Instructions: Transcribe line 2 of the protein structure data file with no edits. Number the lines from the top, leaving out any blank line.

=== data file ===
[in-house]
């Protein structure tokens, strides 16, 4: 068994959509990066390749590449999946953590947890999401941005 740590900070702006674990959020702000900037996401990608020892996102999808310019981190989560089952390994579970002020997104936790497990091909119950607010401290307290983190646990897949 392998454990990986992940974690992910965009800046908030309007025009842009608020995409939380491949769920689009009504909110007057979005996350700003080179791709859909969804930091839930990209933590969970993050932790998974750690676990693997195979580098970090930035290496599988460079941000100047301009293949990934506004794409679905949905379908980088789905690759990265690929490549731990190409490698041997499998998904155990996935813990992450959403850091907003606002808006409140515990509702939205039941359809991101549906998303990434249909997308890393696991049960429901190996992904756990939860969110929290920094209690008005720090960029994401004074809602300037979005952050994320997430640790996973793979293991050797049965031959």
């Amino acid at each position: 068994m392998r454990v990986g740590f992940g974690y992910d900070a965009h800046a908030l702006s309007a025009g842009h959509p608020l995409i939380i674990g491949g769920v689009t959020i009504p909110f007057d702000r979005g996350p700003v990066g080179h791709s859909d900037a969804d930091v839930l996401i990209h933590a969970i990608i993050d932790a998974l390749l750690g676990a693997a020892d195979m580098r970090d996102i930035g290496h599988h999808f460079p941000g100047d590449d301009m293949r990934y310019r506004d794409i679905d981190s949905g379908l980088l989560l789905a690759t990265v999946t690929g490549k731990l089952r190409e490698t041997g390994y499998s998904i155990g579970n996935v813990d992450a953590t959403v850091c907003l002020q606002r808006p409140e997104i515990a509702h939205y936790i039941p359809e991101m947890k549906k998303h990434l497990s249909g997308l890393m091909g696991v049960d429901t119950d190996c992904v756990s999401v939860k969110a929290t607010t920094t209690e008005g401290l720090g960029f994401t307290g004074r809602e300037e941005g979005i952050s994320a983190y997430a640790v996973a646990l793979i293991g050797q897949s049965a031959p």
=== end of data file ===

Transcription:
């Protein structure tokens, strides 16, 4: 068994959509990066390749590449999946953590947890999401941005 740590900070702006674990959020702000900037996401990608020892996102999808310019981190989560089952390994579970002020997104936790497990091909119950607010401290307290983190646990897949 392998454990990986992940974690992910965009800046908030309007025009842009608020995409939380491949769920689009009504909110007057979005996350700003080179791709859909969804930091839930990209933590969970993050932790998974750690676990693997195979580098970090930035290496599988460079941000100047301009293949990934506004794409679905949905379908980088789905690759990265690929490549731990190409490698041997499998998904155990996935813990992450959403850091907003606002808006409140515990509702939205039941359809991101549906998303990434249909997308890393696991049960429901190996992904756990939860969110929290920094209690008005720090960029994401004074809602300037979005952050994320997430640790996973793979293991050797049965031959």